Seedling recruitment and the maintenance of clonal diversity in plant populations: A computer simulation of Ranunculus repens

Watkinson, AR and Powell, JC (1993) Seedling recruitment and the maintenance of clonal diversity in plant populations: A computer simulation of Ranunculus repens. Journal of Ecology, 81. pp. 707-717. ISSN 1365-2745

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Abstract

1 A computer simulation model is developed to examine the effects of varying levels of seedling recruitment, mortality and rates of clonal growth on genet diversity in populations of the clonal perennial herb, Ranunculus repens. 2 It is shown, following an initial colonization event, that there is a rapid loss of genets from populations in which there is no further seedling recruitment, and that such populations become dominated by a few large clones. Nevertheless coexistence of a high density of genets is possible in the short term in the nonequilibrium situation occurring immediately after a large scale disturbance. 3 The input of only a few seedlings each year into a population of ramets accelerates the loss of founder genets but acts as a powerful mechanism for maintaining genet diversity in populations. Varying the level of density-dependent mortality and the rate of clonal growth also influences genet diversity. 4 Taking the results of all the simulations together it is demonstrated that it is the ratio of seedling to ramet recruits that is crucial in determining the genetic architecture of clonal plant populations both in terms of the number and size hierarchy of genets. Significant variation in the relationship between population structure and the ratio of seedling to ramet recruits was related primarily to low initial population densities and subsequent low seedling inputs. 5 The low ratio of seedling to ramet recruits observed in many plant populations where seedling recruitment occurs within established populations is shown to be sufficient to maintain quite high genet densities relative to the total number of ramets, unless there is strong competition between genets. 6 Inequality in the genet size of clonal plants increases with time and also with a decrease in the ratio of seedling to ramet recruits, except at very low values where there is again a decrease in inequality. The development of genet size hierarchies in clonal plants is compared with that of aclonal plants.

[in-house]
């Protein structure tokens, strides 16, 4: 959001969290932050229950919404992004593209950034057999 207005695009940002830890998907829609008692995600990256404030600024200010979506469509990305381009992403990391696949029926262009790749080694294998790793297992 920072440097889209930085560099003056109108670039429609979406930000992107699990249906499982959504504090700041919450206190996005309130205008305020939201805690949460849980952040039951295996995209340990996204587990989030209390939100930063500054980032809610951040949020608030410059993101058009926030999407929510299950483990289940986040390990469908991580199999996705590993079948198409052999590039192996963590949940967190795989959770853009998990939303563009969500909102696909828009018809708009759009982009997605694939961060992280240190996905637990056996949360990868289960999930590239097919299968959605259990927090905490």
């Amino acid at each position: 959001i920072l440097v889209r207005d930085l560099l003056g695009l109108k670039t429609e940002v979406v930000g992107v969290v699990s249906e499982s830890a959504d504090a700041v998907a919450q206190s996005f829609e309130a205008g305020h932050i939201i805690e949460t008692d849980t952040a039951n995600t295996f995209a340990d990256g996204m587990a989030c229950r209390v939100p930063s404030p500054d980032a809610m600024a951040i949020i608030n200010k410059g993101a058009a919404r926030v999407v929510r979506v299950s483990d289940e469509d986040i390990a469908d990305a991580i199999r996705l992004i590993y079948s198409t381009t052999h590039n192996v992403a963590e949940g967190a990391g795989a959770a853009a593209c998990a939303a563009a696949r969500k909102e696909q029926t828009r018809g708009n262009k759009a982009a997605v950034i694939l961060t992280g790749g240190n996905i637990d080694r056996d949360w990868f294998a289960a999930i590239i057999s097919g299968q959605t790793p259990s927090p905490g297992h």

Item Type: Article
Faculty \ School: Faculty of Science > School of Environmental Sciences
University of East Anglia > Faculty of Science > Research Centres > Centre for Ecology, Evolution and Conservation
University of East Anglia > Faculty of Science > Research Centres > Centre for Social and Economic Research on the Global Environment (CSERGE)
University of East Anglia > Faculty of Science > Research Groups > Resources, Sustainability and Governance
Depositing User: Rosie Cullington
Date Deposited: 02 Aug 2011 11:05
Last Modified: 25 Jul 2018 08:17
URI: https://ueaeprints.uea.ac.uk/id/eprint/34336
DOI:

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